Need help configuring this data model


#1

Consider 2 tables:
Player-> column player_id
and
Hit-> columns player_id, hit_player_id

I want one model for Player and one model for a Hit.
Any player has many hits against another player.
So from a Player I want to be able to get all the Hits, and from the
Hit get the hit Player.
On the other hand, from a Player I want to retrieve all Hits against
that player (were player_id = hits.hit_player_id)
and the player_id from that hit.

So far I have:

class Player < ActiveRecord::Base
has_many :hits
end

and

class Hit < ActiveRecord::Base
belongs_to :player
end

But I can’t figure out how to map the ‘hit’ player.

Thanks for the help!


#2

A quick note first - Player most likely shouldn’t have a player_id
column - the Rails convention is to simply call it id.

What you’re looking for are some of the options to has_many:

class Player < ActiveRecord::Base
has_many :outgoing_hits, :class_name => ‘Hit’, :foreign_key =>
‘hitter_id’
has_many :incoming_hits, :class_name => ‘Hit’, :foreign_key =>
‘hittee_id’

has_many :hittees, :through => :outgoing_hits
has_many :hitters, :through => :incoming_hits
end

class Hit < ActiveRecord::Base
belongs_to :hitter, :class_name => ‘Player’
belongs_to :hittee, :class_name => ‘Player’
end

Given a Player object, this is what you can do:

player.outgoing_hits # => list of hits by the player
player.incoming_hits # => list of hits to the player
player.hittees # => list of all players hit by this player
player.hitters # => list of all players hitting this player

You can switch the names around, but that’s the idea.

–Matt J.


#3

Thanks very much, I will give that a try. Yes I did have the column
for player_id as “id”, I mis-typed that, but its a good reminder,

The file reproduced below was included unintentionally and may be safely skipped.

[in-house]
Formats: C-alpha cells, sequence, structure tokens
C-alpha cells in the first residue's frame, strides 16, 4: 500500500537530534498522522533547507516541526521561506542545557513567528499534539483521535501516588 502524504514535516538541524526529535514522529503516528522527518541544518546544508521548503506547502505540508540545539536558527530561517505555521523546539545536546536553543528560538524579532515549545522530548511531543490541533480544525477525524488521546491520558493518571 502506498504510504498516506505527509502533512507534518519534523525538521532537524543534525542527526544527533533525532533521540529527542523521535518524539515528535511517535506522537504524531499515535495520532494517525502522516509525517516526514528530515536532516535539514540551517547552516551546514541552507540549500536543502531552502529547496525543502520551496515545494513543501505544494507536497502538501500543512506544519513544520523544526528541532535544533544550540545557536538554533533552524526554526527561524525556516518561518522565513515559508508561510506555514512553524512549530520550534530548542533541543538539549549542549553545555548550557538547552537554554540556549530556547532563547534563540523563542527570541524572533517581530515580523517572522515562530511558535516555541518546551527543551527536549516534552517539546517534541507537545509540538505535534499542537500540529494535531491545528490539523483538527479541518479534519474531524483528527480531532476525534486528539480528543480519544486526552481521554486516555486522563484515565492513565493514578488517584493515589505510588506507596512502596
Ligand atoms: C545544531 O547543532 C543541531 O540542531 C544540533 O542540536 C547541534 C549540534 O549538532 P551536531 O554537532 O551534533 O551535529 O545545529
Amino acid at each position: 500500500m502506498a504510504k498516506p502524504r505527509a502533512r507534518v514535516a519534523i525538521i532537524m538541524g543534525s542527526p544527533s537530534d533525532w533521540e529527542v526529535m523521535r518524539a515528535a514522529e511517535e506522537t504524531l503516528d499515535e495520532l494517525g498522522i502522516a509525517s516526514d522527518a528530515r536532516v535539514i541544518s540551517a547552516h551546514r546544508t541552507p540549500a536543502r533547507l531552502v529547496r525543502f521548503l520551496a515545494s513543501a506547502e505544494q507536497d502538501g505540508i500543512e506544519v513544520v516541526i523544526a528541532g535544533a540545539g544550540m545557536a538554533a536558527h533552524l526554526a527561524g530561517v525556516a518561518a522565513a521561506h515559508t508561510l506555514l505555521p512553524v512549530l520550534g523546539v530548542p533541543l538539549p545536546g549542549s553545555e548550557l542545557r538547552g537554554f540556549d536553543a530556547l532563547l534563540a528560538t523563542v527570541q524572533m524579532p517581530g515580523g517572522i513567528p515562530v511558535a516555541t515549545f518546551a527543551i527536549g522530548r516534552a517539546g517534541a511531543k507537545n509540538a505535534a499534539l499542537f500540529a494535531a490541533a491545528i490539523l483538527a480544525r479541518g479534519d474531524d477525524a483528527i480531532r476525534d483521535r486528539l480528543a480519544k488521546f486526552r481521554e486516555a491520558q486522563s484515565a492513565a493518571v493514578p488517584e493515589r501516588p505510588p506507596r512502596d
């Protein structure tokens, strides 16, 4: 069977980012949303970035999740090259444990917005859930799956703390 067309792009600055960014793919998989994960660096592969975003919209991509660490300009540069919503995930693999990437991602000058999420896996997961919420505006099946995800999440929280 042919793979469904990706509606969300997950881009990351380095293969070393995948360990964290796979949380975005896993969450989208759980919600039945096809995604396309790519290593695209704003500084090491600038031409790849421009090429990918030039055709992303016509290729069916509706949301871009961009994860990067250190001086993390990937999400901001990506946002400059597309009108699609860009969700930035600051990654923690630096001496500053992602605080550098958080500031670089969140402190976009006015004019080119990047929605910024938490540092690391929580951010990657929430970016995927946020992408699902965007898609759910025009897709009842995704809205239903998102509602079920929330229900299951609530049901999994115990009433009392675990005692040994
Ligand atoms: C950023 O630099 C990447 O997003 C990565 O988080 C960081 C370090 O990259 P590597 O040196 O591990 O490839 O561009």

appreciated.

-Brad


#4

This approach doesn’t seem to be working for me.

I’ve set up the models as described above.
class Player < ActiveRecord::Base
has_many :outgoing_hits, :class_name => ‘Hit’, :foreign_key =>
‘player_id’
has_many :incoming_hits, :class_name => ‘Hit’, :foreign_key =>
‘hit_player_id’

has_many :hittees, :through => :outgoing_hits
has_many :hitters, :through => :incoming_hits
end

class Tag < ActiveRecord::Base
belongs_to :hitter, :class_name => ‘Player’
belongs_to :hittee, :class_name => ‘Player’
end

For player foo, I’m trying to list all the name of all players hit.

    <% @player.outgoing_hits.each do |hit| %>
  • <%=hit.hittee.screen_name%>
  • <%end%>

But, “hittee” is null, although I can access other properties of the
hit.

You have a nil object when you didn’t expect it!
The error occurred while evaluating nil.screen_name

Here’s the key columns of the 2 tables involved:
Player{
id:integer
screen_name:varchar
}

Hit{
id:integer
player_id:integer
hit_player_id:integer
}


#5

Correcting the column names did the trick. Is there a similar
mechanism to the foreign-key hnit that can be used? I thought there
used to be an identified-by keyword?


#6

Your associations and table columns don’t match. You have to tell
Rails how to map hitter and hittee if you are not following
convention. By default foreign key for a belongs_to association is the
name of the association with an “_id” suffix.

So if you want to follow convention, you change Hit-table to be like
this:

Hit {
id:integer
hitter_id:integer
hittee_id:integer
}

and change Player-class to use those column names (like in Matt J.’
example).